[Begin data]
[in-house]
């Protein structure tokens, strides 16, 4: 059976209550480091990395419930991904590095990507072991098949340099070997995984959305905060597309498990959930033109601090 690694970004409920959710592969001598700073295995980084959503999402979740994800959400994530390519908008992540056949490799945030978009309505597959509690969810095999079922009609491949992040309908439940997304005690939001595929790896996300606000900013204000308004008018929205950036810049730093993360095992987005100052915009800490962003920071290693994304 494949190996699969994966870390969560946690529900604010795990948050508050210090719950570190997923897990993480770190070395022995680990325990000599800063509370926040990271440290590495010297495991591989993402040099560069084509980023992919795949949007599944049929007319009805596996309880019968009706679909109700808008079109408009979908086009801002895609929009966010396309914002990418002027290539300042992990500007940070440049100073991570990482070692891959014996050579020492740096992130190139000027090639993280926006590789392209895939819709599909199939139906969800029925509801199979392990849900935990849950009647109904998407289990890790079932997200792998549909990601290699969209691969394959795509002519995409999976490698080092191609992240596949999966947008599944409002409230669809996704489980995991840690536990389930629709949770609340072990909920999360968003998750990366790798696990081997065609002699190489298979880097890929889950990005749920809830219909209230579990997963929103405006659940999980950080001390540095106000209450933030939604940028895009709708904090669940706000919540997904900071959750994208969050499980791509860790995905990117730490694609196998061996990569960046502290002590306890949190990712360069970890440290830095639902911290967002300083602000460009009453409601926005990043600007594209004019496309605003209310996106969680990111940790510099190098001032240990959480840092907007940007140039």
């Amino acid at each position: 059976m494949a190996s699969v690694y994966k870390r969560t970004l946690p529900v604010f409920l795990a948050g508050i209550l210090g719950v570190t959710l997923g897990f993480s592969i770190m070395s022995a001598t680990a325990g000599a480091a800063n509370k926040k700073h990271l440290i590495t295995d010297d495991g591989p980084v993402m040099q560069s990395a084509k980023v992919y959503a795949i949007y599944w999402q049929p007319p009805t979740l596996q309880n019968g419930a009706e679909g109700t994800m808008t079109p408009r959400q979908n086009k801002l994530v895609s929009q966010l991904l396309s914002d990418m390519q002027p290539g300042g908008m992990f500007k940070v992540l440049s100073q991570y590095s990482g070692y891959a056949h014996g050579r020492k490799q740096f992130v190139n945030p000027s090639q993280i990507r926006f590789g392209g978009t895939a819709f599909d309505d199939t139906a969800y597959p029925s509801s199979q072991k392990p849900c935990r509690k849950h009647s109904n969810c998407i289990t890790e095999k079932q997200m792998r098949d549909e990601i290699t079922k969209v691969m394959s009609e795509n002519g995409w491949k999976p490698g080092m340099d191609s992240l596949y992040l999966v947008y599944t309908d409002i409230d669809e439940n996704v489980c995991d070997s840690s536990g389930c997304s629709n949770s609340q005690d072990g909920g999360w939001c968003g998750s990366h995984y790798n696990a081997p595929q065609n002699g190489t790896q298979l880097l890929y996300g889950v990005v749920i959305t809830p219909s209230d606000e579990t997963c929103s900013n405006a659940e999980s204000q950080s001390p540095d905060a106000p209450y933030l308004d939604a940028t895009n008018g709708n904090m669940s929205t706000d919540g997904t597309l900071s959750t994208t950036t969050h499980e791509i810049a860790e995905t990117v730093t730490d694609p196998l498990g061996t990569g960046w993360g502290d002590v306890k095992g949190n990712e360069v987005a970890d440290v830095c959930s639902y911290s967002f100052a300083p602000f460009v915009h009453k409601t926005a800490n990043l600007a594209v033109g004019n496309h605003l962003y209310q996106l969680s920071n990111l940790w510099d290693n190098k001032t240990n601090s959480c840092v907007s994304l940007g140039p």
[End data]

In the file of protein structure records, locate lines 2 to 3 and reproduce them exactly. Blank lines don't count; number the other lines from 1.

């Protein structure tokens, strides 16, 4: 059976209550480091990395419930991904590095990507072991098949340099070997995984959305905060597309498990959930033109601090 690694970004409920959710592969001598700073295995980084959503999402979740994800959400994530390519908008992540056949490799945030978009309505597959509690969810095999079922009609491949992040309908439940997304005690939001595929790896996300606000900013204000308004008018929205950036810049730093993360095992987005100052915009800490962003920071290693994304 494949190996699969994966870390969560946690529900604010795990948050508050210090719950570190997923897990993480770190070395022995680990325990000599800063509370926040990271440290590495010297495991591989993402040099560069084509980023992919795949949007599944049929007319009805596996309880019968009706679909109700808008079109408009979908086009801002895609929009966010396309914002990418002027290539300042992990500007940070440049100073991570990482070692891959014996050579020492740096992130190139000027090639993280926006590789392209895939819709599909199939139906969800029925509801199979392990849900935990849950009647109904998407289990890790079932997200792998549909990601290699969209691969394959795509002519995409999976490698080092191609992240596949999966947008599944409002409230669809996704489980995991840690536990389930629709949770609340072990909920999360968003998750990366790798696990081997065609002699190489298979880097890929889950990005749920809830219909209230579990997963929103405006659940999980950080001390540095106000209450933030939604940028895009709708904090669940706000919540997904900071959750994208969050499980791509860790995905990117730490694609196998061996990569960046502290002590306890949190990712360069970890440290830095639902911290967002300083602000460009009453409601926005990043600007594209004019496309605003209310996106969680990111940790510099190098001032240990959480840092907007940007140039």
């Amino acid at each position: 059976m494949a190996s699969v690694y994966k870390r969560t970004l946690p529900v604010f409920l795990a948050g508050i209550l210090g719950v570190t959710l997923g897990f993480s592969i770190m070395s022995a001598t680990a325990g000599a480091a800063n509370k926040k700073h990271l440290i590495t295995d010297d495991g591989p980084v993402m040099q560069s990395a084509k980023v992919y959503a795949i949007y599944w999402q049929p007319p009805t979740l596996q309880n019968g419930a009706e679909g109700t994800m808008t079109p408009r959400q979908n086009k801002l994530v895609s929009q966010l991904l396309s914002d990418m390519q002027p290539g300042g908008m992990f500007k940070v992540l440049s100073q991570y590095s990482g070692y891959a056949h014996g050579r020492k490799q740096f992130v190139n945030p000027s090639q993280i990507r926006f590789g392209g978009t895939a819709f599909d309505d199939t139906a969800y597959p029925s509801s199979q072991k392990p849900c935990r509690k849950h009647s109904n969810c998407i289990t890790e095999k079932q997200m792998r098949d549909e990601i290699t079922k969209v691969m394959s009609e795509n002519g995409w491949k999976p490698g080092m340099d191609s992240l596949y992040l999966v947008y599944t309908d409002i409230d669809e439940n996704v489980c995991d070997s840690s536990g389930c997304s629709n949770s609340q005690d072990g909920g999360w939001c968003g998750s990366h995984y790798n696990a081997p595929q065609n002699g190489t790896q298979l880097l890929y996300g889950v990005v749920i959305t809830p219909s209230d606000e579990t997963c929103s900013n405006a659940e999980s204000q950080s001390p540095d905060a106000p209450y933030l308004d939604a940028t895009n008018g709708n904090m669940s929205t706000d919540g997904t597309l900071s959750t994208t950036t969050h499980e791509i810049a860790e995905t990117v730093t730490d694609p196998l498990g061996t990569g960046w993360g502290d002590v306890k095992g949190n990712e360069v987005a970890d440290v830095c959930s639902y911290s967002f100052a300083p602000f460009v915009h009453k409601t926005a800490n990043l600007a594209v033109g004019n496309h605003l962003y209310q996106l969680s920071n990111l940790w510099d290693n190098k001032t240990n601090s959480c840092v907007s994304l940007g140039p």